St Peter & St Paul

Lord Alwyne's Minton tiles on the floor are immediately apparent, but you do not come here for the architecture, which is nothing out of the ordinary, but rather for the tombs.

About this church

The earliest memorial is to Sir Christopher Yelverton (d1612) who bought Easton Maudit Manor from the Earl of Oxford. He became Speaker of the House of Commons and Judge of the Court of the King’s Bench. He and his wife are commemorated here. Their monument is free standing with a canopy held up by columns beneath which lie life sized effigies of the deceased. Along the base of the tomb are their children, five sons and eight daughters.

Adjacent is a substantial wall tomb to their eldest son. Sir Henry Yelverton (d1631) who followed his father into the law, became Attorney General and Judge of the Common Pleas. Whereas his parents’ tomb followed a familiar pattern, even though it’s on a rather good scale, his tomb is extraordinary on account of the almost life sized Bedesmen. They stand on either side, old men who are left money in a Will to say prayers for the deceased soul.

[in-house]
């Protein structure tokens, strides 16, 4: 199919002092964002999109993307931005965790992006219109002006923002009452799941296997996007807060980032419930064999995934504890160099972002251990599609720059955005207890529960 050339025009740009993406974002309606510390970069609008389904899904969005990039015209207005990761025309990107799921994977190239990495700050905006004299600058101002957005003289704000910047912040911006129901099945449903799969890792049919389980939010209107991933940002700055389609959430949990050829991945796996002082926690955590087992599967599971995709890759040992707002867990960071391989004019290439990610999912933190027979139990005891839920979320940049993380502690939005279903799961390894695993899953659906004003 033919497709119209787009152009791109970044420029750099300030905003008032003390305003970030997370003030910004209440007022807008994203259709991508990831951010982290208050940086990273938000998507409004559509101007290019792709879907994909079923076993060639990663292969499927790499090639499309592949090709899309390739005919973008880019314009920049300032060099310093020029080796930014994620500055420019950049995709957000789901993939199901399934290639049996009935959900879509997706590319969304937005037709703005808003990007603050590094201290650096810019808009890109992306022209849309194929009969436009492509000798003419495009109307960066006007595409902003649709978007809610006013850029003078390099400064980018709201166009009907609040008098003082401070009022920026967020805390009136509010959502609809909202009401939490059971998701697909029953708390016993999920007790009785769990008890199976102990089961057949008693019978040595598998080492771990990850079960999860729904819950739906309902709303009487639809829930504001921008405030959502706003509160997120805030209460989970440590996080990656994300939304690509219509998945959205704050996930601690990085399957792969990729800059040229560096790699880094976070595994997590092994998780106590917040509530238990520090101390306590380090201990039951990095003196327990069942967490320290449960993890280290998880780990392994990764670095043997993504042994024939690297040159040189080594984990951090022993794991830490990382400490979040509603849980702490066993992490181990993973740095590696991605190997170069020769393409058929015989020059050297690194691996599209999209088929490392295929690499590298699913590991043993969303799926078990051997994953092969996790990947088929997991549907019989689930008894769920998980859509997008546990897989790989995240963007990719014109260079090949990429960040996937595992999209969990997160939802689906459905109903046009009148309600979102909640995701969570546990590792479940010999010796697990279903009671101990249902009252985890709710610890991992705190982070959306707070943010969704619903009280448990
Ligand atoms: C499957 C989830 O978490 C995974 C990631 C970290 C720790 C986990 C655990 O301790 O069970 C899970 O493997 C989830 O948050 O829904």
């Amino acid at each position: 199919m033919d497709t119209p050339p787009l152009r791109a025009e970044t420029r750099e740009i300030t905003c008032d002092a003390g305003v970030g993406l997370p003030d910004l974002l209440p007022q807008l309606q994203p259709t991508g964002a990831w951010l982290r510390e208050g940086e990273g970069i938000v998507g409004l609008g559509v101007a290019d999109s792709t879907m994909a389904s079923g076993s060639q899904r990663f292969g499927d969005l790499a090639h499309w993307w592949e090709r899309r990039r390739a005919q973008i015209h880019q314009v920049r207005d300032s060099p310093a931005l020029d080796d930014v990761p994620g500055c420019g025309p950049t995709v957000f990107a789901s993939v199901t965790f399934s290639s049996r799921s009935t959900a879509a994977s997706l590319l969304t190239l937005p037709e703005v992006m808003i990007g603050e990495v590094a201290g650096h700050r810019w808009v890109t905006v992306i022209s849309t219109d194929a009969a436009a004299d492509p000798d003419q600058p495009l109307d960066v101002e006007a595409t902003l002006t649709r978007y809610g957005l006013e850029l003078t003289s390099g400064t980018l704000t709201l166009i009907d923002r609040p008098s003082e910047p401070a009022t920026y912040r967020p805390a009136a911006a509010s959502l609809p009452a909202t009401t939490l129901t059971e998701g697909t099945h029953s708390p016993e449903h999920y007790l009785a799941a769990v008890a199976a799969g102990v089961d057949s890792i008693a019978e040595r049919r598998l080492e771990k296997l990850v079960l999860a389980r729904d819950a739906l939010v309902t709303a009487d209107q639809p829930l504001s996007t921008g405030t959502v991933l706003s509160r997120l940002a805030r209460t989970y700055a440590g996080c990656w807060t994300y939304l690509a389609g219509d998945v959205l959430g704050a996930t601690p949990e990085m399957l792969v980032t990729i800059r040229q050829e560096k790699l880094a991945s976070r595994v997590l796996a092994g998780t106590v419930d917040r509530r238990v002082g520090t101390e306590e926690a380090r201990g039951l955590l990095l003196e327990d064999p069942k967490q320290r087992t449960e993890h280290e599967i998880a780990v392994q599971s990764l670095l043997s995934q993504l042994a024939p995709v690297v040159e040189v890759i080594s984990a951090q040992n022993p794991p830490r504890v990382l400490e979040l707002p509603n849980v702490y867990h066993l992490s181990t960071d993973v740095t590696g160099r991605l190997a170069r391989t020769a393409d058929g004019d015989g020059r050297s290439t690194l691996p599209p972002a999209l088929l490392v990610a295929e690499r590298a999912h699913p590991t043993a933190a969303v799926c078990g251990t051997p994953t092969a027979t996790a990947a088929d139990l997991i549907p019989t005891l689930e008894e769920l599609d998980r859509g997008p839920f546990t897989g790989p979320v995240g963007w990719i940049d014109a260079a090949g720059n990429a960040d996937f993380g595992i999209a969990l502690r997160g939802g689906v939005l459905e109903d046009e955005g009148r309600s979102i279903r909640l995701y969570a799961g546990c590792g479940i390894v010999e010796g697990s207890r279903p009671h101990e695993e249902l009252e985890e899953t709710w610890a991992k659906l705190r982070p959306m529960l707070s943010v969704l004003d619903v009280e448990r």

These substantial figures hold up a canopy above the effigies, helpfully cushioned. Below, Sir Henry and his wife, Margaret Beale (daughter of Robert Beale, clerk to the Council under Elizabeth I) lie uncomfortably. Uncomfortably because they are tilted on their sides and rest on their elbows. Beneath them are another range of children.

With the tomb of Sir Christopher and his wife we almost come to the end of the memorials save for the small wall plaque to Thomas Morton (d1659). He was protected by the Yelverton family and employed as a tutor after losing his Bishopric and expelled from Durham House in 1648. He was, with Laud, perhaps the most victimised of all the Anglican clerics by the Puritans.

Key Features

  • Captivating architecture
  • Spectacular stained glass
  • Magnificent memorials
  • Glorious furnishings

Visitors information

  • Level access to the main areas
  • Ramp or level access available on request
  • On street parking at church

Other nearby churches

St Mary Magdalene

The church which lies adjacent to the House but which it antedates by some 400 years, must have been used by the Bishops of Coventry whose seat this was before the advent of the Comptons in the 16th century.

St Mary the Virgin

Built to the orders of one man, Anthony Catesby (1500-1554) of the significant Northamptonshire Catholic family whose main seat was at Ashby St Ledger and were later famous for their involvement in the Gunpowder Plot.

St Margaret

At first glance the church at Denton might look medieval but in fact all of it, apart from the 13th century tower, was rebuilt in 1827/28 by Charles Squirhill.

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